London’s local authority of Wandsworth has become the first to follow through with plans to evict tenants who have been convicted of partaking in the riots. Several other councils are also planning on moving forward with such plans. Prime Minister David Cameron supports this move.
Mr. Cameron believed that those who might run into difficulties due to the possibility of being evicted should have thought about the consequences before participating. Other councils considering the move include Nottingham City Council, Salford City Council, and London’s Westminster, Greenwhich, and Hammersmith and Fulham.
Currently, evictions can only occur if the trouble has been caused in the same area. However, Community Secretary, Eric Pickles, is beginning a debate considering an extension of those rules to apply to damage done outside the council as well.
By way of explanation, the Prime Minister had this to say, “If you live in a council house you’re getting a house at a discount from what other people have to pay and with that should come some responsibility.
“For too long we’ve taken a too soft attitude towards people that loot and pillage their own community. If you do that you should lose your right to the sort of housing that you’ve had at subsidised rates.
“Obviously, that will mean they’ve got to be housed somewhere else – they’ll have to find housing in the private sector – and that will be tougher for them, but they should have thought of that before they started burgling.”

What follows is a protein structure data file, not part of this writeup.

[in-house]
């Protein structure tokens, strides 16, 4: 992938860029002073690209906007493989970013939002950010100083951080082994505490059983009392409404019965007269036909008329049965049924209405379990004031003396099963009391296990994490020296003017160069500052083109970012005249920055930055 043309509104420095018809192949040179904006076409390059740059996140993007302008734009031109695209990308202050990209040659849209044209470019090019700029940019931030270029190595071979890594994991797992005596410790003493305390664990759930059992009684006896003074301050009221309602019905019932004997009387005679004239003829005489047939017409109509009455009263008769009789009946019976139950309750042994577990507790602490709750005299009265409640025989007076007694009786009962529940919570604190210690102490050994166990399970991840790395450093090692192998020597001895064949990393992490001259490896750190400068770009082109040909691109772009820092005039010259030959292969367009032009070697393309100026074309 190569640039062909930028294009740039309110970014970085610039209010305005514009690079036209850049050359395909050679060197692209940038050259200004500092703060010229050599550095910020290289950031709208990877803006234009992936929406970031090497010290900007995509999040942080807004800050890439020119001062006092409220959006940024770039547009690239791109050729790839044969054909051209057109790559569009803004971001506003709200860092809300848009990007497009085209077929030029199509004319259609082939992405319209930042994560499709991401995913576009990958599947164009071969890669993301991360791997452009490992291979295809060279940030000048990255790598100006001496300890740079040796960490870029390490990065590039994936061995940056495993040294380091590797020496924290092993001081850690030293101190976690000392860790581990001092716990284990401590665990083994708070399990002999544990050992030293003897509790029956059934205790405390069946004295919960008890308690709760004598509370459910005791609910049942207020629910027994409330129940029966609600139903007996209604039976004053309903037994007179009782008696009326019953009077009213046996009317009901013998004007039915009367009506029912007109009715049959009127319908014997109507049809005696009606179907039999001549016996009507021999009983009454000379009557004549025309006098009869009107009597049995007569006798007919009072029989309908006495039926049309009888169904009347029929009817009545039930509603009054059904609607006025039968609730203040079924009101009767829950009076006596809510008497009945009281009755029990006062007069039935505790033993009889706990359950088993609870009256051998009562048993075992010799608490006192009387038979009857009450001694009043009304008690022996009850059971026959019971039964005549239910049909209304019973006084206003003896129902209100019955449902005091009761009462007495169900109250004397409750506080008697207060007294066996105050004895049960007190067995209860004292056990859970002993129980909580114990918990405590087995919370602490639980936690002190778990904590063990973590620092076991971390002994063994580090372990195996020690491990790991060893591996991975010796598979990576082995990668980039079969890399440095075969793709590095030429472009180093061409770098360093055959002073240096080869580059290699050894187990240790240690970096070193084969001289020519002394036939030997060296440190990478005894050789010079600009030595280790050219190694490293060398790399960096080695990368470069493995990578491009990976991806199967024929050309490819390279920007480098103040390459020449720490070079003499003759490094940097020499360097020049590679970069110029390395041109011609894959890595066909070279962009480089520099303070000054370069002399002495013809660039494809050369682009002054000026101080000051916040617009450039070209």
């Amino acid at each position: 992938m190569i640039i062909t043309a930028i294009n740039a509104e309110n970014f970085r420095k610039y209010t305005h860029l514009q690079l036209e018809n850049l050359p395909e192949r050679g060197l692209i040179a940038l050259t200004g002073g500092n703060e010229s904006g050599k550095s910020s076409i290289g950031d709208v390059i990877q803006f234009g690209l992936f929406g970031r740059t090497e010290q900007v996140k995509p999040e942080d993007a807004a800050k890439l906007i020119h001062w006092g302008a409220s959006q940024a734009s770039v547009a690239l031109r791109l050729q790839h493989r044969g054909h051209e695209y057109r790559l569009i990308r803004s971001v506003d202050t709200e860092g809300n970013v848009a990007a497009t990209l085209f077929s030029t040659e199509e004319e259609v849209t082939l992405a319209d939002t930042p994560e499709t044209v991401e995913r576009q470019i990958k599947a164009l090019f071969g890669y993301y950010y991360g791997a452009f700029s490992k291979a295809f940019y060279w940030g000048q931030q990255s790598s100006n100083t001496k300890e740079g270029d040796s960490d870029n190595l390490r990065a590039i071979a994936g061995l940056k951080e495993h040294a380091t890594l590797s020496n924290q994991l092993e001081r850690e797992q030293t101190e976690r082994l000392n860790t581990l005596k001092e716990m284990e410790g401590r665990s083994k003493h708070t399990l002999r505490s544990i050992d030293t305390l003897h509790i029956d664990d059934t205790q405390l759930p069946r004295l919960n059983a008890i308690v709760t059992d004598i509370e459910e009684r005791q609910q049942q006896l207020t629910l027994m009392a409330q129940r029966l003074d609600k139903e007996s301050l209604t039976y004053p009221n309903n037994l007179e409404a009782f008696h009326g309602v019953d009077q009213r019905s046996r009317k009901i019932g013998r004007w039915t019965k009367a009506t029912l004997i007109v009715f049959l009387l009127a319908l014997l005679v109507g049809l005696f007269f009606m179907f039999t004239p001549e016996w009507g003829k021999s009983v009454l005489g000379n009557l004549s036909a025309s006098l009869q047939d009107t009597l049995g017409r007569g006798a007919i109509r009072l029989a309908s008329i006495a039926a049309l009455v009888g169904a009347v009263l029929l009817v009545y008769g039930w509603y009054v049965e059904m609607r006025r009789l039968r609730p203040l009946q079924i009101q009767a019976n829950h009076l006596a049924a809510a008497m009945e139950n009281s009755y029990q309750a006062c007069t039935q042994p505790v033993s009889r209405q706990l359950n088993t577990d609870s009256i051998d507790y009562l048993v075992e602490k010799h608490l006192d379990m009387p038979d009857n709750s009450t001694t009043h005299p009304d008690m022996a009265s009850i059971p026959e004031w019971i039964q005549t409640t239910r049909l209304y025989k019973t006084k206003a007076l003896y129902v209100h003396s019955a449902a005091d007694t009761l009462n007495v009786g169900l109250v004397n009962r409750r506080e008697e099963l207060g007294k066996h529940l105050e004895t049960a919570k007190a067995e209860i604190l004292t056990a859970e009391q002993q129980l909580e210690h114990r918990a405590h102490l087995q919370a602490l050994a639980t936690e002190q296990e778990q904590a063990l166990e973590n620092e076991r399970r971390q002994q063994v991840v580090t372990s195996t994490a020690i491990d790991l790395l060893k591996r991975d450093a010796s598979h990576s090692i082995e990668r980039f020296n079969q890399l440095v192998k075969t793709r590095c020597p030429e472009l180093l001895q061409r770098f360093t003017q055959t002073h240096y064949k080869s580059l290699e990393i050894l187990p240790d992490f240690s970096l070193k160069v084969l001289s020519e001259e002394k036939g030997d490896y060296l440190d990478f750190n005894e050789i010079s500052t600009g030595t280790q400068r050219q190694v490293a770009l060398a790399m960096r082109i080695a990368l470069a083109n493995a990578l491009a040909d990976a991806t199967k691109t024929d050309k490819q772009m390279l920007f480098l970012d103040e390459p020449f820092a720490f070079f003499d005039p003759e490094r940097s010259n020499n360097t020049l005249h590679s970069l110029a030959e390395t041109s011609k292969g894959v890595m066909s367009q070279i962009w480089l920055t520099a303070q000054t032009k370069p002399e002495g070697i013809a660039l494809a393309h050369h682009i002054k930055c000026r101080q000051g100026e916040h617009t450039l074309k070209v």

He also added that a possibility of a bonus effect would be that some “criminal networks” on the estates could be broken up with evictions of some of the tenants. Mr. Pickles condemned the rioters, saying, “”These people have done their best to make people frightened on the streets where they live,” he said.
“They’ve done their best to destroy neighbourhoods, and frankly I don’t feel terribly sympathetic towards them.”
Wandsworth Council has begun the move by issuing an eviction notice to a tenant after her son was charged in association with the disorder in Clapham Junction. While the final decision will be determined through a county court judge, the notice is the first step in the process. Ravi Govindia, leader of the council assured citizens that “This council will do its utmost to ensure that those who are responsible pay a proper price for their conduct.”